In Markline Co. v. Travelers Ins. Co. (1981), 384 Mass. 139, 424 N.E.2d 464, the Supreme Court of Massachusetts refused to apply the reasonable expectations doctrine where the insured had purchased burglary insurance with a visible marks requirement.Summary of this case from Sterling Merchandise Co. v. Hartford Ins. Co.
April 9, 1981.
July 27, 1981.
Present: HENNESSEY, C.J., BRAUCHER, WILKINS, LIACOS, NOLAN, JJ.
Insurance, Burglary. Contract, Insurance.
A policy of insurance providing coverage for "burglary" of a store by a person leaving visible marks of force and violence did not cover an inventory shortage discovered after activation of an alarm at the store in the absence of such marks, and it was error for a judge, sitting without jury, to find for the insured, where the policy was unambiguous, where the record did not warrant consideration of a theory of "reasonable expectation," and where arguments based on implied warranty or consumer protection violation were without merit. [140-143] LIACOS, J., dissenting, would remand the case for a more specific statement of the reasons for the judgment. 
CIVIL ACTION commenced in the Superior Court on January 21, 1975.
The case was heard by Forte, J., a District Court judge sitting under statutory authority.
After review was sought in the Appeals Court the Supreme Judicial Court ordered direct appellate review on its own initiative.
John P. Linehan for the defendant.
Barry Y. Weiner for the plaintiff.
The defendant issued a policy of insurance called Storeowners 700 (policy) to the plaintiff for the period May 1, 1974, to May 1, 1975. It furnished coverage for property damage, general liability, and automobiles. The policy was in force at 2:03 P.M. on June 15, 1974, when the burglar alarm was activated at the plaintiff's store. Police and alarm company personnel arrived on the scene at approximately 2:42 P.M. The judge found that the plaintiff's president and one of its employees had closed and locked the plaintiff's store at 1 P.M. on June 15, 1974. In early July, when the owner first learned the alarm had been actuated, an inventory was taken. Ultimately, the judge found for the plaintiff in the amount of the inventory loss, which he determined to be $19,380, plus costs. This was error.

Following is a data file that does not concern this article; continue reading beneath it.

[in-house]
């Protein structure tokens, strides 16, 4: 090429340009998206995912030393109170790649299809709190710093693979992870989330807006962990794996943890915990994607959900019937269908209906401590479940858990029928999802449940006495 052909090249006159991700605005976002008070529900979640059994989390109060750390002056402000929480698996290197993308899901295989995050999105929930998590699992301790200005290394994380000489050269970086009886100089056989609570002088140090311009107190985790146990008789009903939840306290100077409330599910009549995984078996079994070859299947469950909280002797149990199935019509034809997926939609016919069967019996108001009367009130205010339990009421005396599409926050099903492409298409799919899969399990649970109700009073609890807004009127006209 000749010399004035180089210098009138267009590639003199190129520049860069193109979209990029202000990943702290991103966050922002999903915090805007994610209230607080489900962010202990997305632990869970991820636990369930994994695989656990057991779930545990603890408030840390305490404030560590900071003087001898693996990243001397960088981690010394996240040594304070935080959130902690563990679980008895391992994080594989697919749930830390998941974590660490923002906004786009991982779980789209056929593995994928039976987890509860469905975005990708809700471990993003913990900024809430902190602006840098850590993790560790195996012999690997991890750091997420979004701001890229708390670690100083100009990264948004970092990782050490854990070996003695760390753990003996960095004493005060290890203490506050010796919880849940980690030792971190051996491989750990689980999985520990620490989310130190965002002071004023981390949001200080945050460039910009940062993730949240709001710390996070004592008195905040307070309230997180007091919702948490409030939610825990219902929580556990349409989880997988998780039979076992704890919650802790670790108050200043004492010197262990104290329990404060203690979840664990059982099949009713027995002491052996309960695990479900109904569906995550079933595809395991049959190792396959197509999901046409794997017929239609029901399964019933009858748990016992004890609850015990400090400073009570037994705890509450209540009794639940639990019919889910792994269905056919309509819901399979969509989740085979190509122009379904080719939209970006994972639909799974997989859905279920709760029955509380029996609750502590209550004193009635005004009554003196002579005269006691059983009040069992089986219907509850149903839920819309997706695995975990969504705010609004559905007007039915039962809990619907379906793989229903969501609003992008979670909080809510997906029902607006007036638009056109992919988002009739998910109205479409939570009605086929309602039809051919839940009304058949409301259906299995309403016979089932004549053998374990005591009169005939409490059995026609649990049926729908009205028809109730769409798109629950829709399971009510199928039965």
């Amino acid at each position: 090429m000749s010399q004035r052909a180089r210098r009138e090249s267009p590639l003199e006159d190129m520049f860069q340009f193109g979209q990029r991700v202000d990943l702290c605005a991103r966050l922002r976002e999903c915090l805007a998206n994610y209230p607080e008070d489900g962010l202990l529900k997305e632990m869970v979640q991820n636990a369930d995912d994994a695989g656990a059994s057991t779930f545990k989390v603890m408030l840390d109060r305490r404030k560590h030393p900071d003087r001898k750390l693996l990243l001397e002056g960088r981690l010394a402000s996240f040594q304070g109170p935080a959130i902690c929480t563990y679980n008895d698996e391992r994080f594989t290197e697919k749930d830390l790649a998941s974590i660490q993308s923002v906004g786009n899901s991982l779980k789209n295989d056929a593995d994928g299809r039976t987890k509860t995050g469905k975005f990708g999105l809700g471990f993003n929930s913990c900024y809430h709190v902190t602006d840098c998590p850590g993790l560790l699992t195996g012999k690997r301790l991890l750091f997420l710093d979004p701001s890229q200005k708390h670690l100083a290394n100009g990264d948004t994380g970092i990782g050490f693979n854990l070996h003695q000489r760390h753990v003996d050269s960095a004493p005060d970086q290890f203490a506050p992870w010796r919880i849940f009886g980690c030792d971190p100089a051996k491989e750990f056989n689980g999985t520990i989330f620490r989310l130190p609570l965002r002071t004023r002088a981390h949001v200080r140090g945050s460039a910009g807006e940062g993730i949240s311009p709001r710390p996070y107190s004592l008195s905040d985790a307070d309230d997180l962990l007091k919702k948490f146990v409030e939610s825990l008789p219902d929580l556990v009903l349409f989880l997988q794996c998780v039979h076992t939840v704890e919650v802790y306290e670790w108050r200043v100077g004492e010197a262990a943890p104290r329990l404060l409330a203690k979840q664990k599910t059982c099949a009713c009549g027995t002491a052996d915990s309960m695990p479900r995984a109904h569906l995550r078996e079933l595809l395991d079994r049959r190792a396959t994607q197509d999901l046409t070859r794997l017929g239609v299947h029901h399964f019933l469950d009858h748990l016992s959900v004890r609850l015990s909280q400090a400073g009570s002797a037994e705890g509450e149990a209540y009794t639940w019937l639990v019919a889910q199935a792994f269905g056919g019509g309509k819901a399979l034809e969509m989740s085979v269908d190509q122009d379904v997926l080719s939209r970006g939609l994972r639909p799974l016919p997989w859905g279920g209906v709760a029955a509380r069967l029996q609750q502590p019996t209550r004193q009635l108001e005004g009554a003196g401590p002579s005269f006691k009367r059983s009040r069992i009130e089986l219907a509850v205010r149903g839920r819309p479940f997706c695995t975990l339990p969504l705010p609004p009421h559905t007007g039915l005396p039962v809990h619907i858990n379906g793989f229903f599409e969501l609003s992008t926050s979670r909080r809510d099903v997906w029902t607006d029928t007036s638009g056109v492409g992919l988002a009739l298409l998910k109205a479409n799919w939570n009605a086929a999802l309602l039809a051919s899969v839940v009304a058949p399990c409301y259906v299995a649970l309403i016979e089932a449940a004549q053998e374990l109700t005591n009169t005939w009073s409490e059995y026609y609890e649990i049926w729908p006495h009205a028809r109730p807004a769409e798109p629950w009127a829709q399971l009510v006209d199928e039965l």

The plaintiff had purchased burglary coverage. The policy defines burglary as follows: "`Burglary' means the felonious abstraction of insured property: (a) from within the premises by a person making felonious entry therein by actual force and violence, of which force and violence there are visible marks made by tools, explosives, electricity or chemicals upon, or physical damage to, the exterior of the premises at the place of such entry; (b) from within a show-case or show window outside the premises by a person making felonious entry into such showcase or show window by actual force and violence, of which force and violence there are visible marks thereon; or (c) from within the premises by a person making felonious exit therefrom by actual force and violence as evidenced by visible marks made by tools, explosives, electricity or chemicals upon, or physical damage to, the interior of the premises at the place of such exit." The judge found that "there were no visible marks of entry or exit by tools, explosives, electricity or chemicals or physical damage to the entry or exit." Therefore, there could be no recovery under burglary coverage. See Shattuck Jones, Inc. v. Travelers Indem. Co., 323 Mass. 146, 147 (1948). It is the plaintiff's burden to prove that its loss was within the description of the risks covered. Tumblin v. American Ins. Co., 344 Mass. 318, 320 (1962). The reason for the visible marks restriction is to protect insurers from "inside jobs." 10 G. Couch, Insurance, § 42:129 (2d ed. 1962).